(a) 12 leading DEGs for myeloid cell populations. Log2 fold-change is relative to all other cells. (b) Number of DEGs per metacluster in anti-CTLA-4 m1 vs. control. (c) Scatterplot comparing anti-CTLA-4 m2a (Y) vs. Control (X) gene expression changes in monocytes. Leading DEGs are annotated. (d) Scatterplot comparing anti-CTLA-4 m2a (Y) vs. Control (X) gene expression changes in TAMs. Leading DEGs are annotated. (e) Scatterplot comparing anti-CTLA-4 m2a (Y) vs. Control (X) gene expression changes in monocytes and TAMs combined. Leading DEGs are annotated. Differential gene expression is estimated using two-sided Wilcoxon rank-sum test, Benjamini-Hochberg adjusted p-value < 0.05, FC > 1.25.
Extended Data Fig. 5 FcγR dependent activation underlies myeloid reprograming following anti-CTLA-4 m2a treatment.
(a) Enrichment of lymphoid cell type frequencies in DT vs control in Foxp3DTR background, or anti-CTLA-4 m2a versus control in WT background. Values are log2 fold change of the mean frequency of each cell type across mice, dot size indicates the average frequency of the cell population between treatments, and color the p-value of two-tailed Student’s t test between each treatment and control. (b) Comparison of the fractions of the indicated lymphoid cell types in individual mice in each treatment group. n = 4 and 5 biologically independent samples for Ctrl and DT groups respectively were used for statistical analysis. (c) As in (a), but for myeloid cells. (d) As in (b), but for myeloid cells. n = 4 and 5 biologically independent samples for Ctrl and DT groups respectively were used for statistical analysis. (e) Enrichment of lymphoid cell type frequencies in anti-CTLA-4 m2a versus anti-CTLA-4 m1 in FCGR KO background, or anti-CTLA-4 m2a versus anti-CTLA-4 m1 in WT background. Values are log2 fold change of the mean frequency of each cell type across mice, dot size indicates the average frequency of the cell population between treatments, and color the p-value of two-tailed Student’s t test between each treatment and control. (f) Comparison of the fractions of the indicated lymphoid cell types in individual mice in each treatment group. n = 7 and 4 biologically independent samples for m1 and m2a groups respectively were used for statistical analysis. (g) As in (e), but for myeloid cells. (h) As in (f), but for myeloid cells. n = 6 and 6 biologically independent samples for m1 and m2a groups respectively were used for statistical analysis. In (b), (d), (f), and (h), Bars represent mean ± SE of mice per treatment arm. Two-tailed Student’s t test was used.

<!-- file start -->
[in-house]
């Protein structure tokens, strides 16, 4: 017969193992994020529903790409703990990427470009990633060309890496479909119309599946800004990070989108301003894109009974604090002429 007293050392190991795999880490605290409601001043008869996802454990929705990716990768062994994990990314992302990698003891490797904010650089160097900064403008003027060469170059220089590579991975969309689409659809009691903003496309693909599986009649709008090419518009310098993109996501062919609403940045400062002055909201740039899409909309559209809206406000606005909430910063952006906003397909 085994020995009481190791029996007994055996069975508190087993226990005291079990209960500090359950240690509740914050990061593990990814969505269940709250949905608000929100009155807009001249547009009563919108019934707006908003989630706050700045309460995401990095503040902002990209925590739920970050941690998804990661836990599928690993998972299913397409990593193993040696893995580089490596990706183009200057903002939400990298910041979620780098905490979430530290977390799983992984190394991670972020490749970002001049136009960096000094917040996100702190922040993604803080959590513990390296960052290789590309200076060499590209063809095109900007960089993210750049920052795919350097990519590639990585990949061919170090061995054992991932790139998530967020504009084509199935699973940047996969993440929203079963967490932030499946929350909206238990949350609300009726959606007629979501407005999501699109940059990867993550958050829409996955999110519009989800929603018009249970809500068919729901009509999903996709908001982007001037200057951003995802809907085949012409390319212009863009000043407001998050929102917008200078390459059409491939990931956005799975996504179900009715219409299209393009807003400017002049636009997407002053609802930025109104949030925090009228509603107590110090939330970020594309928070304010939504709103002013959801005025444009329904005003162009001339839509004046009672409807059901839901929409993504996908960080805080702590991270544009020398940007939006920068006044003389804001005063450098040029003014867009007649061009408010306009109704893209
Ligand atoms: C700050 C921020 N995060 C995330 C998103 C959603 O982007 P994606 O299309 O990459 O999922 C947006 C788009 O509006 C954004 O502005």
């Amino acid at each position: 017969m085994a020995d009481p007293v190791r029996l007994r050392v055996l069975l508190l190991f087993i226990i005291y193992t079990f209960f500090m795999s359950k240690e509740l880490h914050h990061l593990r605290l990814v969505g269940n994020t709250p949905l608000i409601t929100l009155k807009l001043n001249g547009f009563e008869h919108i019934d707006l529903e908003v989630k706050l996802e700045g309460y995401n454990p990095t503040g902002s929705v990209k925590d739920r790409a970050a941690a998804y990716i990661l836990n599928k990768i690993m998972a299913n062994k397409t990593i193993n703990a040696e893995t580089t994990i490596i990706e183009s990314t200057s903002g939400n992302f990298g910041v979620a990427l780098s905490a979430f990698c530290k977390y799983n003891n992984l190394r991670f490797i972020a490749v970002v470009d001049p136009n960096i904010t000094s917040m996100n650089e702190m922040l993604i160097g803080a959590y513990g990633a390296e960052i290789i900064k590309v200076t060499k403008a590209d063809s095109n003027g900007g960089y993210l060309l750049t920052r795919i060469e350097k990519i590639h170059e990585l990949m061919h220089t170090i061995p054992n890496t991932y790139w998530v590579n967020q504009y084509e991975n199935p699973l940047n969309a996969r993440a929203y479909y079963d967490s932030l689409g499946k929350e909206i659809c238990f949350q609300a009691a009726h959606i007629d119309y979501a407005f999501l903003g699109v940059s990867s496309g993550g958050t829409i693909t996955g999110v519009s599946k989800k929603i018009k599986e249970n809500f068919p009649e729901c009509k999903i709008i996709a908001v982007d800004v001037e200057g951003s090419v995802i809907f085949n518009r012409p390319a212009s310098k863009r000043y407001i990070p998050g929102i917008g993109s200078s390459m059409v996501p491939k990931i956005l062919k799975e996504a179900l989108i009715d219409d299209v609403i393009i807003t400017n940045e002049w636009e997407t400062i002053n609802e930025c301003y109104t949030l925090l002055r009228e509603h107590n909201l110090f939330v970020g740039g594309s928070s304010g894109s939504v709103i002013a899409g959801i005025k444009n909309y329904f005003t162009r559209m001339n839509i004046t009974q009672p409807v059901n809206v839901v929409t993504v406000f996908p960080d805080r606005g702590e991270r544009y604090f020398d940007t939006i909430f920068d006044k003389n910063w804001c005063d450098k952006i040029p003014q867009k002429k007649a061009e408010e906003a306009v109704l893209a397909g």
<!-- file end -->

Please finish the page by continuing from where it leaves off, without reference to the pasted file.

(a) Comparison of the fractions of the indicated cell populations in individual mice in each genotype and treatment group. n = 6, 4, and 3 biologically independent samples for each of Ctrl, m1 and m2a in WT, FCGR KO and IFNAR KO groups respectively, were used for statistical analysis. (b) Scatterplot comparing anti-CTLA-4 m2a WT (Y) vs. anti-CTLA-4 m2a FCGR KO (X) gene expression changes in BMDM cells. Leading DEGs are annotated. (c) Scatterplot comparing anti-CTLA-4 m2a WT (Y) vs. anti-CTLA-4 m2a IFNAR KO (X) gene expression changes in BMDM cells. Leading DEGs are annotated. (d) Scatterplot comparing anti-CTLA-4 m2a FCGR KO (Y) vs. anti-CTLA-4 m2a IFNAR KO (X) gene expression changes in BMDM cells. Leading DEGs are annotated. (e) Percent of proliferating T cells and interferon gamma secretion in idle T cells, activated T cells, and activated T cells co-cultured with Cd11b+ cells purified from MCA-205 tumors treated with anti-CTLA-4 m2a in WT or IFNAR KO mice. n = 4 biologically independent samples for each group were used for statistical analysis. In (a), bars represent mean ± SE of mice per treatment arm. Two-way ANOVA (fraction ~ treatment * batch) was used. Differential gene expression is estimated using two-sided Wilcoxon rank-sum test, Benjamini-Hochberg adjusted p-value < 0.05, FC > 1.25.
Extended Data Fig. 7 melanoma patients data provides mechanistic link between anti-tumor activity of anti-CTLA-4 treatment in mice and humans.
(a–d) Gene set enrichment analysis (GSEA) for responder vs non-responder patients. Green line shows running enrichment score for indicated gene ontology (GO) terms. All gene log2 fold-changes are ranked (bottom, grey) and genes belonging to the gene set are shown in black (top).
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Yofe, I., Landsberger, T., Yalin, A. et al. Anti-CTLA-4 antibodies drive myeloid activation and reprogram the tumor microenvironment through FcγR engagement and type I interferon signaling. Nat Cancer 3, 1336–1350 (2022). https://doi.org/10.1038/s43018-022-00447-1